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take up your cross and imitate bis prayerful, self de. nying, and active example. Your houses must be houses of prayer, and religious improvement. Drink deep, dear brethren, into the excellent spirit of the Gospel. Be stimulated by the noble examples of active and persevering zeal, it presents to your view. Let love give its whole weight to your reproofs and counsels. Realize the presence of God, and your account. ableness to him. Take your children by the hand, and lead them in the narrow path of righteousness and salvation. Let them have pious books ; and especially see that they are much conversant with the holy scriptures. Take them to the sanctuary of God constantly, and engage your brethren to unite with you in the labor of forming them for heaven. May they stand, like olive plants, round about your tables. And may you meet them at last in the mansions of glory.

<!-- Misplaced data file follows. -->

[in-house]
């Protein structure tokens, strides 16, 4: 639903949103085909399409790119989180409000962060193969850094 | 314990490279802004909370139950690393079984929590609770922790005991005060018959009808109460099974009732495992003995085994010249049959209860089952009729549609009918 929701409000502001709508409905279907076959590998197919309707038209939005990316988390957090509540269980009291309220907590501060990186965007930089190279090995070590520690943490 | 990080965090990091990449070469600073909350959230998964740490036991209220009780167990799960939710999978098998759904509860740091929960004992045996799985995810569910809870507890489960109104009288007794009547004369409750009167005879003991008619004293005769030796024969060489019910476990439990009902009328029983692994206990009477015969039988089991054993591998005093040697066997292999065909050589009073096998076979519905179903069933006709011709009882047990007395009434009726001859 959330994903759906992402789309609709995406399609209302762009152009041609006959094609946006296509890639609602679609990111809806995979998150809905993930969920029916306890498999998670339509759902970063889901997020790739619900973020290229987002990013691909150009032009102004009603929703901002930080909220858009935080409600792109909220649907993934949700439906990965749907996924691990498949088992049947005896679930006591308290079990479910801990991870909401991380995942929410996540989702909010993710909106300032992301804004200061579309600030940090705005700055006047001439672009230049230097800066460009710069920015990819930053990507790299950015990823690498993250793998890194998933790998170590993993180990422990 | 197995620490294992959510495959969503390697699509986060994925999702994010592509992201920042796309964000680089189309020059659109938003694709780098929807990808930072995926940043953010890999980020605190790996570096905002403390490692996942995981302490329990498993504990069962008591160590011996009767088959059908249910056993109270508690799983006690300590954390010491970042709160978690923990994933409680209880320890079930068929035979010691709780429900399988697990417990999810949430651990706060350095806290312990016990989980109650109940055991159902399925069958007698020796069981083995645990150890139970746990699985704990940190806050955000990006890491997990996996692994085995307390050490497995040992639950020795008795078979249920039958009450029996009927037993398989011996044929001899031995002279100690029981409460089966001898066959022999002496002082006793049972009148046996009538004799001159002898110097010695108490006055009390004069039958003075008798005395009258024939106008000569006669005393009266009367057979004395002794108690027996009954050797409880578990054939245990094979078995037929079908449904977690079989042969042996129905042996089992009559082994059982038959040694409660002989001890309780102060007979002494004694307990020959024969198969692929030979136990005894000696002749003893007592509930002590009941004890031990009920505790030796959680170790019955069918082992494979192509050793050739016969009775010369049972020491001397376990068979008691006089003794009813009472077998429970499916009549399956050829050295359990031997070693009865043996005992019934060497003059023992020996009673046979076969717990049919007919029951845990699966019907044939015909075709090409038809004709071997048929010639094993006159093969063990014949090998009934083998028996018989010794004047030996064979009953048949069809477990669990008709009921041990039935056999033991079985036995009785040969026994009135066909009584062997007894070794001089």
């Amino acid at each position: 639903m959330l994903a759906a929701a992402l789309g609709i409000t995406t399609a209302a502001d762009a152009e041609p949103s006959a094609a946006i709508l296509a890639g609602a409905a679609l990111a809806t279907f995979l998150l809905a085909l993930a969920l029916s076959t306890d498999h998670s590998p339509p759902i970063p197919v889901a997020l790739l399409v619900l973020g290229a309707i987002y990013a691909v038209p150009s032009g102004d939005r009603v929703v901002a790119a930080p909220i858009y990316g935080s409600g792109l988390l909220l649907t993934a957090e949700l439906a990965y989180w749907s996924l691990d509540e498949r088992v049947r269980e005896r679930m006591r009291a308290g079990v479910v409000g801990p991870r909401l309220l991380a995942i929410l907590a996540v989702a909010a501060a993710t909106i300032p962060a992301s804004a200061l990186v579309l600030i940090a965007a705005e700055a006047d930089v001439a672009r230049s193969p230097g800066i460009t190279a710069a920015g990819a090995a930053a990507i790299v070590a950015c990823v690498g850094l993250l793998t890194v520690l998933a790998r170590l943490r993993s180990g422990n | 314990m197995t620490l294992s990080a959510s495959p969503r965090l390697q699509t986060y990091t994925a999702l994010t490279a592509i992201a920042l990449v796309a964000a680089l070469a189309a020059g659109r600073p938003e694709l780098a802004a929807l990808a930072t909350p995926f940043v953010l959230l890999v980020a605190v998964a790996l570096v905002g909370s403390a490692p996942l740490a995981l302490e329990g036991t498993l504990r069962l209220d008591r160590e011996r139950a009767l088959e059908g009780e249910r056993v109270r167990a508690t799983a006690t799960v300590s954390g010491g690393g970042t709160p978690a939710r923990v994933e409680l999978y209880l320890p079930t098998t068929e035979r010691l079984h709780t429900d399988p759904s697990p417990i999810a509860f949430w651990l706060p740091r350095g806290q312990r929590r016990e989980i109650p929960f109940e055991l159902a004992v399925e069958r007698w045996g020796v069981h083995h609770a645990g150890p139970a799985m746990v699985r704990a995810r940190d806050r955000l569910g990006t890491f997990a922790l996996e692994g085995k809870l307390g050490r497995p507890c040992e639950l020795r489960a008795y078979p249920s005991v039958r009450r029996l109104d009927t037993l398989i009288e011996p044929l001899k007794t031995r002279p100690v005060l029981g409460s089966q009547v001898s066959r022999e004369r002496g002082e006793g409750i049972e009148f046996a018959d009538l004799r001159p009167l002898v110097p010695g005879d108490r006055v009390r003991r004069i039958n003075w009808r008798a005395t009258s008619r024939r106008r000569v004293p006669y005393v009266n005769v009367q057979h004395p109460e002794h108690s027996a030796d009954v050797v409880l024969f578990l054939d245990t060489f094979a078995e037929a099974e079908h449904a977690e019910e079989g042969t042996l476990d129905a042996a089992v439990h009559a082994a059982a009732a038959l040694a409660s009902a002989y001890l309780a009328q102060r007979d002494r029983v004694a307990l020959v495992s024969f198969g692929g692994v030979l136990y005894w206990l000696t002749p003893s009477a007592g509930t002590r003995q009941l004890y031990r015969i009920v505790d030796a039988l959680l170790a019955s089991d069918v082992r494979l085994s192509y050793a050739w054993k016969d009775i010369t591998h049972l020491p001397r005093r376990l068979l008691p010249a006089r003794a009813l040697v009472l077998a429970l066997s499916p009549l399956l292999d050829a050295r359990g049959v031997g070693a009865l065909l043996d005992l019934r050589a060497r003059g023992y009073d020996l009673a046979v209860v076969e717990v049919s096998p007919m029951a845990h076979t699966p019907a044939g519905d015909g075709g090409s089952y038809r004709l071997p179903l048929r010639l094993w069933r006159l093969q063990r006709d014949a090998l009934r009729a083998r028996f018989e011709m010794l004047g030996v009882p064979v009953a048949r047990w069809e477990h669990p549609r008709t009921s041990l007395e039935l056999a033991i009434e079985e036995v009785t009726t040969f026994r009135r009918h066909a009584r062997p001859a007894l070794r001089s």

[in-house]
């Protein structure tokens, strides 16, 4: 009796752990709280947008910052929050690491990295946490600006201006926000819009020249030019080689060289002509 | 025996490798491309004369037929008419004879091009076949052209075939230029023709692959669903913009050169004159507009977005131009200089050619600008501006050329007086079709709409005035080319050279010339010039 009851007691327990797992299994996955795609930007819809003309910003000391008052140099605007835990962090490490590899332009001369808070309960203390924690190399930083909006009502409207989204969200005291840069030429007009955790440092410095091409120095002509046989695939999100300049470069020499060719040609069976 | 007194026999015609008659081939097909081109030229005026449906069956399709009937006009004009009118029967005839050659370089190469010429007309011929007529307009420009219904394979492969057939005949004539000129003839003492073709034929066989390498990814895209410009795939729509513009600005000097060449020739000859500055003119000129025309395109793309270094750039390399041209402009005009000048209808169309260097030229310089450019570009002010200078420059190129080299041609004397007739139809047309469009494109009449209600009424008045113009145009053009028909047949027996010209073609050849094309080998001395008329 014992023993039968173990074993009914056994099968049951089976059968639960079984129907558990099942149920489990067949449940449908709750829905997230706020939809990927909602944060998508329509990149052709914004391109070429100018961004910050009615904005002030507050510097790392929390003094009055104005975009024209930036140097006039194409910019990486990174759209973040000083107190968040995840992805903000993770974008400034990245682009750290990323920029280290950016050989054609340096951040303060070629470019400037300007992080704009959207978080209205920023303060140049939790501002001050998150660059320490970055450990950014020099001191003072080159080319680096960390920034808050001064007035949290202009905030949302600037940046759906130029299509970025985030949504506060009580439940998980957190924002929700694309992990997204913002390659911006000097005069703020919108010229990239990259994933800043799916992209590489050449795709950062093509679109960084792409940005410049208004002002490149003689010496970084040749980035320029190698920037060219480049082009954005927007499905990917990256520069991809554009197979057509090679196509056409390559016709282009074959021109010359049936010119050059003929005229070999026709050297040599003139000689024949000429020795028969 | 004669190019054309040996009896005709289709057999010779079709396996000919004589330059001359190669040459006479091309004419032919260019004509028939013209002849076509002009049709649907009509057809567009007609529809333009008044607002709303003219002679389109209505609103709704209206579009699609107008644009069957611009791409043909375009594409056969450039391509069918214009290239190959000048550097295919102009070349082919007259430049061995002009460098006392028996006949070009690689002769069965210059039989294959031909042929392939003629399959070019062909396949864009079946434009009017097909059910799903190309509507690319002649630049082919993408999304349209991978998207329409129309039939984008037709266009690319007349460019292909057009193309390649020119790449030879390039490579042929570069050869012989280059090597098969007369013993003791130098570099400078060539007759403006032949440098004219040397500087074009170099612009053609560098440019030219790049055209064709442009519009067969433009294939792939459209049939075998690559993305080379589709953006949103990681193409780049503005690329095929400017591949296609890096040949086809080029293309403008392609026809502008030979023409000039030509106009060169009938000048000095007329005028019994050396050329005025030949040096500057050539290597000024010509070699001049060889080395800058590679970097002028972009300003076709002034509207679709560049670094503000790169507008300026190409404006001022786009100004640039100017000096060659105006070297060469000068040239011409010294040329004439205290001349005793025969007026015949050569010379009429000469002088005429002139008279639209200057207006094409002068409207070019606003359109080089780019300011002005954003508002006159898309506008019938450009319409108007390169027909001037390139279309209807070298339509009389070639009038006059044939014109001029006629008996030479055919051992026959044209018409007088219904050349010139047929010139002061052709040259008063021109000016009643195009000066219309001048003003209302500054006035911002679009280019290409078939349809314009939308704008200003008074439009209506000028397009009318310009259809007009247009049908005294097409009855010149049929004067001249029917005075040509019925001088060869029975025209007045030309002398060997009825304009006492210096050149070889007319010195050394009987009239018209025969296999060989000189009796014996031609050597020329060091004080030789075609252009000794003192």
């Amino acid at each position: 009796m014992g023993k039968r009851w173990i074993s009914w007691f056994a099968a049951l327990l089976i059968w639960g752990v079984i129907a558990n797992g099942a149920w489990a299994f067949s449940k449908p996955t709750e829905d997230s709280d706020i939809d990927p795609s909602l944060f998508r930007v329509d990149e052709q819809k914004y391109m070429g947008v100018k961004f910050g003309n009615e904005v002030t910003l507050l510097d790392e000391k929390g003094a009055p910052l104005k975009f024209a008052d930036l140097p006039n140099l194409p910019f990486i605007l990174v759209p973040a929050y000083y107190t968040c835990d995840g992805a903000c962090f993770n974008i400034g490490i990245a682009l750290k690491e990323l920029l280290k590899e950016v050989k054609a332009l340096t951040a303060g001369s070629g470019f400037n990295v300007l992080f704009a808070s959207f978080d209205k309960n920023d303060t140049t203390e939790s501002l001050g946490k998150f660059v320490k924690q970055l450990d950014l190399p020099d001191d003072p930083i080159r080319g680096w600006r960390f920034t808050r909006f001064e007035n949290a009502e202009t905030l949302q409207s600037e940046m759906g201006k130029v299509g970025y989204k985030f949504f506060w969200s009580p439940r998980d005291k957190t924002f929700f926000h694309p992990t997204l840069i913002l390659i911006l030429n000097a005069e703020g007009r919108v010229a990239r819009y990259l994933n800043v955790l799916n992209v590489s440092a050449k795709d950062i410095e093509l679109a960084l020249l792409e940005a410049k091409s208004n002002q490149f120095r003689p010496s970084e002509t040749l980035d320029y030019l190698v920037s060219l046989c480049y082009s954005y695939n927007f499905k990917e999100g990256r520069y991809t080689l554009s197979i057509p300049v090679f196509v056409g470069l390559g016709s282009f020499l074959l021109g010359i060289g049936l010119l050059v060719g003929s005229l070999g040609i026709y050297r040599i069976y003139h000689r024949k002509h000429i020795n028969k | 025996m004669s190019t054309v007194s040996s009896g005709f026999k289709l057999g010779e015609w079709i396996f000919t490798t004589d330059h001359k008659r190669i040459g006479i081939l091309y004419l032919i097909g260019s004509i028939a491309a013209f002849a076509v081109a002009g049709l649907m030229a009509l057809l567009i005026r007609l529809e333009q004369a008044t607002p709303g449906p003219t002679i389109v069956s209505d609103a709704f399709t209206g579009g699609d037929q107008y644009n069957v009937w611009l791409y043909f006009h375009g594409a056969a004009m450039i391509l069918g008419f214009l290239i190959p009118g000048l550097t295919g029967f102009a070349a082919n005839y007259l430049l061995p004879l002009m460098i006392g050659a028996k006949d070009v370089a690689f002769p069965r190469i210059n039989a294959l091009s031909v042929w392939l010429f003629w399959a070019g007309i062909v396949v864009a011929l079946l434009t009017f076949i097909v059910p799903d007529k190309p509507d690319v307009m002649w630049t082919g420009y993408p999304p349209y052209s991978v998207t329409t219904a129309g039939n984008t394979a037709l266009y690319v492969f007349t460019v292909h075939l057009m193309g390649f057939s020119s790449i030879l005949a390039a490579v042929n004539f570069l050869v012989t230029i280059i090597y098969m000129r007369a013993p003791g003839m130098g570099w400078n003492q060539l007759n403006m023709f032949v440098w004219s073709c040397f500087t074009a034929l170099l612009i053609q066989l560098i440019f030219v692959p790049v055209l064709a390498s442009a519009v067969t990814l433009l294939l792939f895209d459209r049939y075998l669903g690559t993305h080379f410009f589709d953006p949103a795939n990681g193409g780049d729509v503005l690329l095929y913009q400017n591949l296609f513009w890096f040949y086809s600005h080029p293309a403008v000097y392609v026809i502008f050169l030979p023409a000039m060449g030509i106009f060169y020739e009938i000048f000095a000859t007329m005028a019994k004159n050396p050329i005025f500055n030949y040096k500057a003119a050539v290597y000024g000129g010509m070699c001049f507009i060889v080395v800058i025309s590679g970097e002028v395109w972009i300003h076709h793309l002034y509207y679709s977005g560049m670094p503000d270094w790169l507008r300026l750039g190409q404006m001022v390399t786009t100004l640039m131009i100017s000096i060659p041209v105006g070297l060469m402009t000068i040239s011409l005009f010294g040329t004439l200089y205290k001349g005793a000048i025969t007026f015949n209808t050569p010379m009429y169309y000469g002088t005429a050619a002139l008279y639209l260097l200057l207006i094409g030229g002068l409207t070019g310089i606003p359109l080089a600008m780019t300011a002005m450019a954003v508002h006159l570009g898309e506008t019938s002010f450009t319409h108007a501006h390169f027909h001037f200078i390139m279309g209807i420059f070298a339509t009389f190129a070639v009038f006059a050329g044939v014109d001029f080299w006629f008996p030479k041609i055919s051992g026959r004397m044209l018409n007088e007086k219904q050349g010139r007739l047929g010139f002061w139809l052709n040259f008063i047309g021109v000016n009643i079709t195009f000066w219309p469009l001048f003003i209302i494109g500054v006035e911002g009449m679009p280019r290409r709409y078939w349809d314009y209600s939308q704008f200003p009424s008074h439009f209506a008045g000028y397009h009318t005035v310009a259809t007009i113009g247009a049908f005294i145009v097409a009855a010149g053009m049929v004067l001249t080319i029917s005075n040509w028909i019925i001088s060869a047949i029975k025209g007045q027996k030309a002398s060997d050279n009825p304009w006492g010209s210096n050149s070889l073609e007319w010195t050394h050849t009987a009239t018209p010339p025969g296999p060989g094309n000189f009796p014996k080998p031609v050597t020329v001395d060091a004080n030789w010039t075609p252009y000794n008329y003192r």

2. I will take leave to urge upon my fathers and brethren, in the ministry, the faithful discharge of the duties which are involved in the preceding theory. Some of them, it is hoped, will condescend to cast their eyes over these sheets. I know not, Respected and Beloved, how far you will be convinced that a just view is here given of the economy of the Church, and the nature of the covenants; but shall presume to take it for granted, that the great doctrine of the membership of the infant seed, is conclusively proved. If this be admitted, must we not be stricken at once with the conclusion that our practice falls very much short of those obligations which the covenant imposes ? Are not the children of our Churches inexcusably neglected by the Churches themselves, and by us the pastors of them? We administer baptism to them. Is it al. ways, is it generally done upon the true principle of the covenant ? Do we take them into our bosoms according to that holy relation in which they stand to God, and his kingdom? Does our treatment of them correspond with the import of the baptism which we administer to them? Do we faithfully perform the duties of our priesthood, as it involves daily interces